Running Time: 89 minutes
Director: William Oldroyd
Cast: Florence Pugh, Cosmo Jarvis, Paul Hilton, Naomi Ackie and Christopher Fairbank
In this adaptation of Nikolai Leskov’s novella “Lady Macbeth of the Mtsensk, a 19th century young bride is sold into marriage to a middle-aged man.
Period dramas are usually a very comforting affair – witty monologues delivered by surprisingly feminist characters in well-fitted costumes. But Jane Austen aside, if Andrea Arnold’s Wuthering Hills and the more recent A Quiet Passion proved the genre is very much alive and kicking, William Oldroyd’s Lady Macbeth is a knockout.
It is not a complex story and not an original either – a young girl trapped in a loveless marriage to an older man – but Florence Pugh’s Katherine makes all the difference. Chillingly passionate, she exemplifies whatever they teach at screenwriting courses: always surprise your viewer.
She, young girl in mid-19th century England, does not hesitate to show the door to a priest or… kill her way out of the situation she was literally sold into.
She lives in a world of extremes and operates that way herself, there’s no middle ground nor compromise. When Katherine tells Sebastian she’d rather see him die than doubt her love nobody’s questioning it.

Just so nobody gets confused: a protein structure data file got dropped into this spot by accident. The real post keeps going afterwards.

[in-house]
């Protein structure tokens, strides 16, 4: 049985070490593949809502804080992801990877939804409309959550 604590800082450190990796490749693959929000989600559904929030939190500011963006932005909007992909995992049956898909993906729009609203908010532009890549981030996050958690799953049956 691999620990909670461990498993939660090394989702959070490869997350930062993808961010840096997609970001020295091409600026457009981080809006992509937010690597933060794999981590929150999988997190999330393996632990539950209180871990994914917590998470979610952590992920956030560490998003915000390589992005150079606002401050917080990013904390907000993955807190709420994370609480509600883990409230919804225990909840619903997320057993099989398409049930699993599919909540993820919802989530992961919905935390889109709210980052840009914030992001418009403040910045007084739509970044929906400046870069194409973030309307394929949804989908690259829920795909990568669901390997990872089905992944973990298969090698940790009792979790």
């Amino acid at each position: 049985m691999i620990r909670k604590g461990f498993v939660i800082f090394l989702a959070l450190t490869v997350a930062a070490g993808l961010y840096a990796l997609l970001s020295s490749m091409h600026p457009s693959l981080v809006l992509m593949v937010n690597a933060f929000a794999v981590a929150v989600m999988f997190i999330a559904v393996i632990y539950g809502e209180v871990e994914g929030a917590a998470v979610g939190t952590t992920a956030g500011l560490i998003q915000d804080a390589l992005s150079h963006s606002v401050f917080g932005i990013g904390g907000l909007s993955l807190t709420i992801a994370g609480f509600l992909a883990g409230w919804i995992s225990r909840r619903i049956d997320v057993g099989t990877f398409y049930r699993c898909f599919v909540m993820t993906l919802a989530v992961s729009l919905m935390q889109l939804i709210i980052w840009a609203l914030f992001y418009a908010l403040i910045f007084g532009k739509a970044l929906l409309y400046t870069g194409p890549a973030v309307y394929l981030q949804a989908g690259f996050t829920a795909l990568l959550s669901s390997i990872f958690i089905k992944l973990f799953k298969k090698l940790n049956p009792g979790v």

It’s also a (very perverse) coming of age story of an independent mind being forced into a prison of boredom which, it seems, is the worst kind for Katherine. She’s instructed not to go outside as the cold is ‘murderous’.
The more Katherine is pushed, the more she pushes back, not showing any remorse or compassion along the way. At the end, when everything unravels, she comes to a painful realisation she is still alone – not Sebastian nor anyone else can match her in her twisted ways. Was the blood-drenched path she treaded circumstantial or was that Katherine all along?
The best thing about Lady Macbeth is that the answer is left to the audience.
The script, an adaptation of Nikolai Leskov’s 1865 novel Lady Macbeth of the Mtsensk District, also adapted by the late great Andrzej Wajda (Siberian Lady Macbeth, 1962), is the biggest strength of the film alongside the beautiful and talented Florence Pugh who delivers its nuances with chilling perfection.
The story is an inspiring departure from the period dramas we were used to and somehow reminds us of the issues still present in modern days. A knockout indeed.